The 2019 Arctic Report Card shows the impacts of a warming climate. Here are 4 key details.

An iceberg floats off the western coast of Greenland. (Creative Commons photo by Greenland Travel)

The Arctic is rapidly and dramatically changing, with continued warming of the air, land and sea.

That’s the theme of the 2019 Arctic Report Card from the National Oceanic and Atmospheric Administration.

The report card was released Tuesday at a conference in San Francisco. While the general message is not a surprise, some of the specifics are sobering. Here are four big takeaways.

1. Surface air temperature is rising.

In 2019, the Arctic did not quite set a record, but look at the trend.

“The average annual surface air temperature over land for 2019 was the second highest since 1900,” said Matthew Druckenmiller from the National Snow and Ice Data Center. “The six hottest years on record in the Arctic have all taken place in the last six years.”

2. Change brings more change.

Consider permafrost. As it thaws, it releases carbon to the atmosphere — as much as 600 million tons a year.

“This thawing of permafrost may now be acting to accelerate global climate change,” Druckenmiller said.

A warmer Arctic also means a greener Arctic, but those plants don’t suck up enough carbon to balance the increase.

A warmer climate means permafrost emits carbon in winter, too. And a new study suggests the winter carbon release is two or three times higher than previously known.

New study says global models sharply underestimate permafrost emissions

3. The Bering Sea has now had two winters in a row that were almost ice-free.

That’s part of a larger picture: Sea ice is in retreat across the whole Arctic.

“The 13 lowest summer ice extents have been in the last 13 years,” said Donald Perovich, a Dartmouth College professor who studies sea ice.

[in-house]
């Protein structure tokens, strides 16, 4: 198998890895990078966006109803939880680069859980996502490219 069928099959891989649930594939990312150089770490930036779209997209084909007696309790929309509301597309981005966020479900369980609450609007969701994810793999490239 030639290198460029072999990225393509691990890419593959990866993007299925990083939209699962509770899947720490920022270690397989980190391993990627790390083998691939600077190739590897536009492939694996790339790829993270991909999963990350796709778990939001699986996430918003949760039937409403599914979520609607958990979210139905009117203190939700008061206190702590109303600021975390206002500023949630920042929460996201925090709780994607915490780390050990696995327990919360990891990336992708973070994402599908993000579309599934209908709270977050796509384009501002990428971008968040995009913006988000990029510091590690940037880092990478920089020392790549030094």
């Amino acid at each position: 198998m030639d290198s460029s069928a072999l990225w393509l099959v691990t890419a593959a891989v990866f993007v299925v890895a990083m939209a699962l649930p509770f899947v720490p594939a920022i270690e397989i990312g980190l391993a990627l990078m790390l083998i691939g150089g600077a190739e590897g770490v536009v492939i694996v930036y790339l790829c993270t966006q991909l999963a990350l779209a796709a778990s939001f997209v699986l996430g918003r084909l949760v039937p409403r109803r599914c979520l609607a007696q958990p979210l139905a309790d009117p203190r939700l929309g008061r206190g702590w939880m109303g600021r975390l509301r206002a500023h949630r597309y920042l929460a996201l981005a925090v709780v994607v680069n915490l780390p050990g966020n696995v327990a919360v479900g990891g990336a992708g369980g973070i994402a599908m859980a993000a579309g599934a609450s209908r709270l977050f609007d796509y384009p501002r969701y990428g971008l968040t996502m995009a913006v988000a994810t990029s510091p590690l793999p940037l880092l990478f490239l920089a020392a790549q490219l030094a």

He said old ice is disappearing. Ice more than four years old is thicker and more resilient, he said, and young ice is more vulnerable to the elements. Back in the 1980s, Pervich said, about a third of the ice cover was made of that old, thick ice.

“It covered an area roughly the same size as the United States east of the Mississippi,” he said. “Now, in March of 2019, it’s 1% of the ice cover, and all that’s left is an area the size of the state of Maine.”

4. These changes cause direct harm to real people.

Mellissa Johnson is Iñupiaq and lives in Nome. She was invited to speak at the report card rollout. She explained that her community depends on sea ice. It’s the platform they need to hunt marine mammals.

Johnson said it used to be that hunters only had to travel 10 or 20 miles to reach the ice.

“And now it’s, at minimum, 50 miles out, is where the sea ice is. And it’s having treacherous impacts to our hunters,” she said.

The warmer environment is degrading their food sources, too, she said, and that leaves less to go around. Animals have a thinner fat layer. Sea birds are sick. Berries don’t ripen when they used to.

And Johnson said they need snow cover and ice to travel between communities.

“Without that, we become limited,” she said. “We become isolated. We become continuously sparse in our sharing.”

This is the 14th annual Arctic Report Card. It’s a peer-reviewed document compiled by 81 scientists from a dozen countries.

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